Lack of hot meals skews the stats;Letters;News amp; opinion

5th November 1999 at 00:00
A WEEK is a long time in the reporting of educational standards!

On October 15, The TES ran an article which purported to show that a number of smaller unitary authorities were not achieving the standards that might be expected.

Rewind one week to find the article about boys closing the gender gap at Key Stage 2.

While Milton Keynes was not mentioned, it was quoted by education minister Estelle Morris among a small number of authorities making particularly significant progress.

Our improvement in maths was apparently the second or third greatest overall.

At GCSE our improvement in terms of percentages with more than 5 A*-C grades was three times that nationally.

Figures for free meals' uptake do not reflect actual eligibility in our primaries largely, we think, because for many years there has been no hot meals service in most of our schools.

The eligibility figure in our Standard Spending Assessment is much higher and a detailed analysis of deprivation figures shows a potential 50 per cent discrepancy in the free meals figure for some schools. This gives a more favourable picture of our schools against national benchmarks.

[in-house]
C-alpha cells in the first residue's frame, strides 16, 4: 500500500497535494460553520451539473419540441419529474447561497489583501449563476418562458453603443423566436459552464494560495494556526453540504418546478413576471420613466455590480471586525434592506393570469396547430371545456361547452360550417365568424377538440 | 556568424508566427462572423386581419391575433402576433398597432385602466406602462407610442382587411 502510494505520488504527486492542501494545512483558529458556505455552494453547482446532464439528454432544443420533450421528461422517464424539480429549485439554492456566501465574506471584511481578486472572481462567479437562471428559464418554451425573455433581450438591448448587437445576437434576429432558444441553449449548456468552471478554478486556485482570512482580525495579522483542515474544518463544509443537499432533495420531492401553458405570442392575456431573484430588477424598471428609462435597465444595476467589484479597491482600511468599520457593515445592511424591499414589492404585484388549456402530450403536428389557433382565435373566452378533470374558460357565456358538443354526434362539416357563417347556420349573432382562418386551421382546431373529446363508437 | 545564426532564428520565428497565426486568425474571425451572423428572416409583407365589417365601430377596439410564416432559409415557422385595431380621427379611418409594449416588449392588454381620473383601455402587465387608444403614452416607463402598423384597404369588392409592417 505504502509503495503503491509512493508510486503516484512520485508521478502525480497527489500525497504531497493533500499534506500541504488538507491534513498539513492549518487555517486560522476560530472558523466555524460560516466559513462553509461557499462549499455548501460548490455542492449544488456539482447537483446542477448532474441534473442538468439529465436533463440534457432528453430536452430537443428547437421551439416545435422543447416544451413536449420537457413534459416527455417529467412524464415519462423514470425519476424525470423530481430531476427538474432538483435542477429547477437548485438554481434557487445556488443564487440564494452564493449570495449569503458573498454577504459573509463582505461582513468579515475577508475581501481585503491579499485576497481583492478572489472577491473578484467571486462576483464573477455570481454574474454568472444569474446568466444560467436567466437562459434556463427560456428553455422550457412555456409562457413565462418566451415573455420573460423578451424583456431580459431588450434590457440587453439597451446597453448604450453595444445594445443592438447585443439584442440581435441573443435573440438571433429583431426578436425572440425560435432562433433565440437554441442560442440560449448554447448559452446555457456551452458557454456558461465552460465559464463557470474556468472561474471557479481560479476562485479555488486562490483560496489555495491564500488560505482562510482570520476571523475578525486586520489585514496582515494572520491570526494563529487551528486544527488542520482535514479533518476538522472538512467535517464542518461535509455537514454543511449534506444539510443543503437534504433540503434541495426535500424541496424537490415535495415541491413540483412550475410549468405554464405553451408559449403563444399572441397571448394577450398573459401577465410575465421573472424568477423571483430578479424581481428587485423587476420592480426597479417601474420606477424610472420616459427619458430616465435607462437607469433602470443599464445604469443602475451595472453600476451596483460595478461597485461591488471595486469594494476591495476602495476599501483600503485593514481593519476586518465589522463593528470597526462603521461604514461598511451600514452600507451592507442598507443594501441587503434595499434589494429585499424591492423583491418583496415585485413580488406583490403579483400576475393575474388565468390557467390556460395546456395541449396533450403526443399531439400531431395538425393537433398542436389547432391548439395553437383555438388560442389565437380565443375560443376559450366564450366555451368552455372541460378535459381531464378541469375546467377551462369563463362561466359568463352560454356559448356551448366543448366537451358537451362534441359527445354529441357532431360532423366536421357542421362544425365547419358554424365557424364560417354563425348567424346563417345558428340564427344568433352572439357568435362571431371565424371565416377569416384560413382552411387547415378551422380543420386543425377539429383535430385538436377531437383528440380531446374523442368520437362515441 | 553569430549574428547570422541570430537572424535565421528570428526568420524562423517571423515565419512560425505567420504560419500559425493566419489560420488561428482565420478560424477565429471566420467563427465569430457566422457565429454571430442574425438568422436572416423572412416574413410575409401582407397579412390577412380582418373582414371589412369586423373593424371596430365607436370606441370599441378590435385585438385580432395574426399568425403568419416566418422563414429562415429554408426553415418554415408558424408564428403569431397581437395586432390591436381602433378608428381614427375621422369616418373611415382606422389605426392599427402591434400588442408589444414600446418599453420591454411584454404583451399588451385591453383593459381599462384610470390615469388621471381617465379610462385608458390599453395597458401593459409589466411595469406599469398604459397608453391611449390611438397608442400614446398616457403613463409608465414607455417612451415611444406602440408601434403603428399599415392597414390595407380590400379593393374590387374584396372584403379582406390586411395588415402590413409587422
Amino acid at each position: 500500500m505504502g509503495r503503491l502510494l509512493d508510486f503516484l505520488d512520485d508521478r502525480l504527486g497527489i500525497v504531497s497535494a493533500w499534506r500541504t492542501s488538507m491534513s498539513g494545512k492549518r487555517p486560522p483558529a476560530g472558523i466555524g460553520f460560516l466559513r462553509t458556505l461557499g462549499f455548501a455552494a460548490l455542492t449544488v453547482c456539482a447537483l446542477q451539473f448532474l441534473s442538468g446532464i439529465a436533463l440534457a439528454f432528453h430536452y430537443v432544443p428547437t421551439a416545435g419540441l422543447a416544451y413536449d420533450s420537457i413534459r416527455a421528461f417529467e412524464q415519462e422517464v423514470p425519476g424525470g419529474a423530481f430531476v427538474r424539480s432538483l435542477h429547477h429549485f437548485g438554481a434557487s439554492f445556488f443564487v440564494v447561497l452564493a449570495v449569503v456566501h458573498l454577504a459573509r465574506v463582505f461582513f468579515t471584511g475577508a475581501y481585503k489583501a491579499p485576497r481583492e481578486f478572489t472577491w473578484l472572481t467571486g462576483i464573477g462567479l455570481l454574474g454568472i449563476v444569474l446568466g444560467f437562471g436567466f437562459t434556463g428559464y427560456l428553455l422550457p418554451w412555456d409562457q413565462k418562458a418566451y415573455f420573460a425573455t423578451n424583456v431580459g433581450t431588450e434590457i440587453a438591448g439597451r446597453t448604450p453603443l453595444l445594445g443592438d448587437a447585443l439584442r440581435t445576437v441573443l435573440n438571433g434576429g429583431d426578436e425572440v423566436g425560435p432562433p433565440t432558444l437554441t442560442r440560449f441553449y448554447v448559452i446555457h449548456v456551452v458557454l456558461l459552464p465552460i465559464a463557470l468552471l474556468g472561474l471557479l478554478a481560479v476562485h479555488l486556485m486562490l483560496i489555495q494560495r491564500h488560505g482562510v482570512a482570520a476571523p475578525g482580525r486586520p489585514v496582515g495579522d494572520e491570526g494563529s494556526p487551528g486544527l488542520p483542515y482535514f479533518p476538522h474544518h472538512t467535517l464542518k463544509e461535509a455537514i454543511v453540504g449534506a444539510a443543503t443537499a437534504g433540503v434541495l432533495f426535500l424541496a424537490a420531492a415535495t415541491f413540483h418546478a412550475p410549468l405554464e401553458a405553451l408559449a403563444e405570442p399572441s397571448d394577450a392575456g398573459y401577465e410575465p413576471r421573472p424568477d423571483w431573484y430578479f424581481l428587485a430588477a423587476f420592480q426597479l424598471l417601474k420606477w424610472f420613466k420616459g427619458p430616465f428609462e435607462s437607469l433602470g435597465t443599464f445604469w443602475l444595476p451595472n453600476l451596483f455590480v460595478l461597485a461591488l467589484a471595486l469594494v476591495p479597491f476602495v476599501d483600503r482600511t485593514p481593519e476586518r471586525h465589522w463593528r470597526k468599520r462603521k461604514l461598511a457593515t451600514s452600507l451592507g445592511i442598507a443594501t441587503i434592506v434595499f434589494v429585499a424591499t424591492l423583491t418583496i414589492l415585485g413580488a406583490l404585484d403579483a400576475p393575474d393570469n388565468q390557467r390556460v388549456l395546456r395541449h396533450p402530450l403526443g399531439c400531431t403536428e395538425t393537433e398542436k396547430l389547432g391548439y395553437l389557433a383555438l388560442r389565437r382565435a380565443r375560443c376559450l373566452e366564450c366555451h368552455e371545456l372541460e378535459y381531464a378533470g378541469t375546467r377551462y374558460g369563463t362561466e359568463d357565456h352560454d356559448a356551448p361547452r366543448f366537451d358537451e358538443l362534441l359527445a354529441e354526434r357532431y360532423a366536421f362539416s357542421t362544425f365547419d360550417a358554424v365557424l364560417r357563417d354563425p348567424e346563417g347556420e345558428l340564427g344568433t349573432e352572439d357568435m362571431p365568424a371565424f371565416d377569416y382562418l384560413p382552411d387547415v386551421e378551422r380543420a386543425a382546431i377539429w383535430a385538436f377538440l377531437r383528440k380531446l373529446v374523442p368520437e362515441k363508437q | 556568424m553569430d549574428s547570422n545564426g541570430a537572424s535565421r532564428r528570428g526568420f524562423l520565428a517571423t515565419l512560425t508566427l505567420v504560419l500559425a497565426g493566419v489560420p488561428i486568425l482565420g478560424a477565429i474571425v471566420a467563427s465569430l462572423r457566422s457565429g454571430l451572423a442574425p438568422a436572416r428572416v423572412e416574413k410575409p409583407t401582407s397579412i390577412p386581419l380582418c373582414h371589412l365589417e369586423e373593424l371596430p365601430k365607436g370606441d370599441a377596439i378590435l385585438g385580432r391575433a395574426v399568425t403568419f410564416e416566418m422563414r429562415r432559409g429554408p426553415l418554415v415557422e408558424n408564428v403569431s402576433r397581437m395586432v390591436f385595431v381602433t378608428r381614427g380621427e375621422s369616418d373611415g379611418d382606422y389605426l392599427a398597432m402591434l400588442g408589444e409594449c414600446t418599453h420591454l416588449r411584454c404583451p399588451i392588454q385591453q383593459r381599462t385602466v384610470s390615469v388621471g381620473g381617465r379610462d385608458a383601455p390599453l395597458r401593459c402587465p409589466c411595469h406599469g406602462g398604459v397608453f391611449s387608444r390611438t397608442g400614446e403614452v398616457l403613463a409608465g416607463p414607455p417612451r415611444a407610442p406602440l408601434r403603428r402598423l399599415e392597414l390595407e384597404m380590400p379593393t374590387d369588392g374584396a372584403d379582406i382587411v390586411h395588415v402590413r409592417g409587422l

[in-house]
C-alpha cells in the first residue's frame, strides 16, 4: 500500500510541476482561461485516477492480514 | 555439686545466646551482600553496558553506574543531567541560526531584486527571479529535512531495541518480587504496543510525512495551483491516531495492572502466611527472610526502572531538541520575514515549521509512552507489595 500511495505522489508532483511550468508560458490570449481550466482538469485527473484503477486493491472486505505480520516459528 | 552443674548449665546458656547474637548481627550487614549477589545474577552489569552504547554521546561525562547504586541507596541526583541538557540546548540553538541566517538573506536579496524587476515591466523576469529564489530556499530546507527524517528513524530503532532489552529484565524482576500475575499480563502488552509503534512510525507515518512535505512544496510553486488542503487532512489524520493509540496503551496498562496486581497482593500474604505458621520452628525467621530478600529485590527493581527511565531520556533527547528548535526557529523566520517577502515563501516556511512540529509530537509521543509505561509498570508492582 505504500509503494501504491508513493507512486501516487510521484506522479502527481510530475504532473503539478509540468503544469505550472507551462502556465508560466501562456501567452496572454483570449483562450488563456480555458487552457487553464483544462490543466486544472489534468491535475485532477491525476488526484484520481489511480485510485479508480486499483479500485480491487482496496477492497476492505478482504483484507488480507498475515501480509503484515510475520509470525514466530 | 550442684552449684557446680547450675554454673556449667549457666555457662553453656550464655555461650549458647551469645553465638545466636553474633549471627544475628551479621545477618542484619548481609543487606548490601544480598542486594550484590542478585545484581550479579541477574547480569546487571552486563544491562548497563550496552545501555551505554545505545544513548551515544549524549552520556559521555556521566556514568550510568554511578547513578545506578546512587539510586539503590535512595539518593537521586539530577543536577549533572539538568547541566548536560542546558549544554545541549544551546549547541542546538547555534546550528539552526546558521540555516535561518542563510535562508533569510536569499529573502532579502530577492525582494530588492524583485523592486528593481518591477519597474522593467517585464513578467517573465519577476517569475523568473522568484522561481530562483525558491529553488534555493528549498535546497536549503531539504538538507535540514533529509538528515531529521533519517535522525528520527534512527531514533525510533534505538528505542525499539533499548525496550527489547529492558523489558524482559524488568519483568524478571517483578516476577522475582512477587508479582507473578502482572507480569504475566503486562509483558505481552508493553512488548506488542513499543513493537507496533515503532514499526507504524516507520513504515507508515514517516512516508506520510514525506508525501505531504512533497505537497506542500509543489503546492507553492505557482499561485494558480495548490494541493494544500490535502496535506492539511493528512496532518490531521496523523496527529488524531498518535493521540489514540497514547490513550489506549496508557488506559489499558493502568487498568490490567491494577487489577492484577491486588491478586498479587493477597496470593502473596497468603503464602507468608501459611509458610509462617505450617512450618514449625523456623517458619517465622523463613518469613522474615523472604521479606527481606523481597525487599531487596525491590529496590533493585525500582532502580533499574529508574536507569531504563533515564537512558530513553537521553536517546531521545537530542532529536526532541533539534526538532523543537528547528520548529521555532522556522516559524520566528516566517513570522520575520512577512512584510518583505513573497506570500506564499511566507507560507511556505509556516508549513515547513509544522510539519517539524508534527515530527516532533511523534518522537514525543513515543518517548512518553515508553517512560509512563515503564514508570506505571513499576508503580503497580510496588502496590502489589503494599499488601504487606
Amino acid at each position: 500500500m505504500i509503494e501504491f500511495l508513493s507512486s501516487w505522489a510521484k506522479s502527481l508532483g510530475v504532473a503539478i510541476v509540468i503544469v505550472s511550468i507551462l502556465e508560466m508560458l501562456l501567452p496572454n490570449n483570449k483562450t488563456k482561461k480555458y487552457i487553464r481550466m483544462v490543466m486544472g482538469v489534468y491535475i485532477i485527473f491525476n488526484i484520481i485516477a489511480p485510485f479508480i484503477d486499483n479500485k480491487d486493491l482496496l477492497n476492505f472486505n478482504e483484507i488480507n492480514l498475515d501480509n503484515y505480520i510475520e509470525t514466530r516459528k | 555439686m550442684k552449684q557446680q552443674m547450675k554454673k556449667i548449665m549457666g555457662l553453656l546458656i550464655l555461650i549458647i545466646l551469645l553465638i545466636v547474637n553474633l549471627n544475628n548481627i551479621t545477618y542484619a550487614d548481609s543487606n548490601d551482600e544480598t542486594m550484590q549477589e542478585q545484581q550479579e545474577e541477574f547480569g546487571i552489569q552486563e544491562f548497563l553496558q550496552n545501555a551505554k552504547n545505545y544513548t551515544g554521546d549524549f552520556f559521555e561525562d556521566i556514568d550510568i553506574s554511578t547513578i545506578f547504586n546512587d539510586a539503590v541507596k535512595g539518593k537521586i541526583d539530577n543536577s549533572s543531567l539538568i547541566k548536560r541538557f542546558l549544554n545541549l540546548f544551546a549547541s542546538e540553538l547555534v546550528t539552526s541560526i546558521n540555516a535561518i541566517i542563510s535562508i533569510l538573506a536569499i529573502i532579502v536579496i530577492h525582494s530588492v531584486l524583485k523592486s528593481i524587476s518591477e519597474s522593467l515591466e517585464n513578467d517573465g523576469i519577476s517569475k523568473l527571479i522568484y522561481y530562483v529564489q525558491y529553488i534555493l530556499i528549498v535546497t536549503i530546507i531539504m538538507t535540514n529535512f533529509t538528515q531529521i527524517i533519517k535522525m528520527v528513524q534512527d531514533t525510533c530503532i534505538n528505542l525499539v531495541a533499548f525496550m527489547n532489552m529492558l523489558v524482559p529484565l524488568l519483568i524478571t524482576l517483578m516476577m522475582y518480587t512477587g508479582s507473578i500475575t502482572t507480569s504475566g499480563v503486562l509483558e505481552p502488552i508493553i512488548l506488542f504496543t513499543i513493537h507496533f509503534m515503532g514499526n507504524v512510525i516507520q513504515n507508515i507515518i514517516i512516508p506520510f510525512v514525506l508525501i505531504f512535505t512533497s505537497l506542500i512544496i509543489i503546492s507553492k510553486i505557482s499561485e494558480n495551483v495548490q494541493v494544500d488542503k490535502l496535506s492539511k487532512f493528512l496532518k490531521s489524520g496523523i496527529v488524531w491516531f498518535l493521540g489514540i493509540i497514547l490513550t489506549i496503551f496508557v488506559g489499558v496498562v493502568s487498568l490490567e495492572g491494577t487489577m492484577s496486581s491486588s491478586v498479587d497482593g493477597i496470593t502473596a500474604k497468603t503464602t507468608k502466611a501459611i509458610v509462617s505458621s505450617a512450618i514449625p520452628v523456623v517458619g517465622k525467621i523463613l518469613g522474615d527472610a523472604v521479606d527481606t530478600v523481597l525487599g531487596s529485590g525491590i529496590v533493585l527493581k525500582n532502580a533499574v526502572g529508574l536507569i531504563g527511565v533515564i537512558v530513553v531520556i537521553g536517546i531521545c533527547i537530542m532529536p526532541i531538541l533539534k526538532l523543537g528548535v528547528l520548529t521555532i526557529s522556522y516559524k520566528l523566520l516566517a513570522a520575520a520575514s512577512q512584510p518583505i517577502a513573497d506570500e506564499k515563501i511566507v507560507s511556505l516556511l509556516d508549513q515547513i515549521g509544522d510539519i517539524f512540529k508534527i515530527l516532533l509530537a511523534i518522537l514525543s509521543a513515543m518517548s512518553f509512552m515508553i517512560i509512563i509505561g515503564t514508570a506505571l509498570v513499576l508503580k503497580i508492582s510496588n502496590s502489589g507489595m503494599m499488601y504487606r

As the leader article rightly suggests, the tables present more questions than answers. In the end, we will take all of the data, put it through various analyses and use it where possible to support our teachers and pupils.

Most of all, at this stage, I would like to credit all of our teachers and their pupils for the huge progress made over the past couple of years, with the support of this new(ish) unitary authority.

Andrew Flack

Director of education and early years services

Milton Keynes council

Editor writes: the free school meals figure used in our analysis was the percentage of pupils eligible for the meals, not the percentage who eat them.

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